Muhammad Ali and Paul McCartney were together again Friday night.
Forty-eight years after they first met at the Fifth Street Gym in Miami Beach, the two 70-year-old icons were focal points of the Opening Ceremony of the 2012 Summer Games at London Olympic Stadium Friday night.
The frail-looking Ali — wearing a white suit, dark sunglasses and leaning on wife Lonnie to help steady himself from the ravages of his Parkinson’s disease - was one of a handful of dignitaries who helped escort the Olympic flag into the stadium.
Actually, Ali stood along the path of the flag carriers, who stopped briefly in front of him for a moment of homage before proceeding on to raise the flag as he sat down in a chair.
That Ali joined the celebration Friday night was appropriate. He’s been part of the Olympics for over half of a century. He won a gold medal as a light-heavyweight at the 1960 Games in Rome and then moved everyone’s heart as he steadied a hand trembling from his affliction and lit the Olympic Cauldron at the 1996 Games in Atlanta.
Sir Paul McCartney, who along with Ringo Starr are the only living Beatles ( John Lennon was murdered in 1980 and George Harrison died of cancer in 2001) - closed out Friday’s night’s gala celebration with a top of the stadium sing-along that had all the Olympic athletes and the crowd chorusing in.
McCartney opened with the closing line of the Abbey Road song The End (“And in the end, the love you take…Is equal to the love you make.”) and then sat down at a grand piano and delivered the 1968 classic Hey Jude.
McCartney and Ali - then still known as Cassius Clay - first met on Feb 18, 1964 at the Fifth Street Gym, the old second-floor walk-up run by the Dundee brothers, Chis and Ali’s longtime trainer. Angelo.
Back then Clay had no idea who the Beatles were and they knew little of him.
It was a week before the young, brash Clay — a loquacious longshot some in the press had dubbed “Gaseous Cassius” - would challenge menacing heavyweight champ Sonny Liston for his crown at the Miami Beach Convention Center.
The Beatles were just 11 days into their first trip to America. They had appeared on the Ed Sullivan Show - where they were watched by a record 34 percent of the American population - and then had played one show in Washington D.C. and two more at Carnegie Hall before coming to Miami to appear on the Sullivan Show a second tome.
Their handlers had tried to get them in to see Liston, but the scowling champ had refused, saying: “Not with them sissies.”
And so they had then ended up at the Fifth Street Gym, though they weren’t that thrilled about it claimed Robet Lipsyte, the respected, former New York Times columnist and current author, who was a young boxing writer back then and had happened to walk into the fight club with the equally young quartet of Brits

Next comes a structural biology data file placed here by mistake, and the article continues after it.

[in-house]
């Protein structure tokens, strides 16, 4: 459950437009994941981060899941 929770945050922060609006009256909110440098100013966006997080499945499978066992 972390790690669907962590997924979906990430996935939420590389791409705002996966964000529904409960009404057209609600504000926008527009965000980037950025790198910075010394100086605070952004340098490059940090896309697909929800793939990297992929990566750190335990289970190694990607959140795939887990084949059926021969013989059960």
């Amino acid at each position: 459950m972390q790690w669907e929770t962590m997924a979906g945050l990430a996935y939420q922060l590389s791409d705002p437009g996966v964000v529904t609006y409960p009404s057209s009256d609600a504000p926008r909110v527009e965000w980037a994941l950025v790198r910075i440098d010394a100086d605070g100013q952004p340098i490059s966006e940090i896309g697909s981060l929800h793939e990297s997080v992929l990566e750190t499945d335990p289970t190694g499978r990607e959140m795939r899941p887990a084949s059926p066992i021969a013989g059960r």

As they waited for Clay - with Lennon suggesting they leave - they referred to the young heavyweight as a “silly over-hyped wanker.” Later Clay would make an off- the- cuff comment about them using a more derogatory term.
And yet the moment Clay walked into the gym and spouted “Hello there, Beatles! We ought to do some road shows together. We’d get rich.” - there was magic in the air. You’d have thought the whole thing was orchestrated.
The Beatles dutifully followed the pugnacious Pied Piper to the ring and playfully skipped around until Clay scooped Ringo into his arms and cradled him like a baby.
The four then lined up next to each other so Clay could pretend to use one punch to topple them domino style. Soon the Beatles had dropped to the canvas and folded their hands as if they were praying that Clay would not pummel them.
I have one of the original photos from that session - given to me later on by a photographer friend who worked with me at The Miami News and was there shooting that day - and it is the most prized possession I have in my collection of boxing photos and memorabilia.
It shows Clay, arms thrown heavenward in mock triumph while the Beatles lay at his feet pretending to cowe,r but unable to hide their delight.
After the session Clay would ask a reporter “Who were those (guys)?
That night the Beatles went to a drive in movie to watch Elvis Presley in “Fun in Acapulco.”
Lipsyte - who 14 years would later write the book Free To Be Muhammad Ali - has admitted he didn’t quite comprehend the greatness he was witnessing that February day in 1964. As he recounts in his wonderful book An Accidental Sportswriter:
“After the Fab Four left, Clay jumped rope, shadowboxed and sparred as his court jester, Drew Bundini Brown, hollered, ‘Float like a butterfly, sting like a bee, rumble, young man, rumble!’ Afterward, stretched out on a dressing room table for his rubdown, Clay pretended to fall asleep as reporters asked him what he was going to do after he lost.
“Finally, a crabby old reporter from Boston said, ‘This whole act is a con job, isn’t it?’ and Clay pretended to wake up and he said, ‘I’m making all this money, the popcorn man making money and the beer man, and you got something to write about. Your papers let you come down to Miami Beach, where it’s warm.’ The Boston reporter shut up.
“I think that was the moment when I began to wish this kid wasn’t going to get his head knocked off, that somehow he would beat Liston and become champion or at least survive and keep boxing. He would have been such a joy to cover ought. Too bad he’s got no chance. Too bad he’s only passing through, a firefly fad like those Beatles. We could all have had a blast.”
Friday night nearly five decades later, Ali and McCartney - those firefly fears long eclipsed by their eternal light - again provided joy and everyone did have a blast.Tweet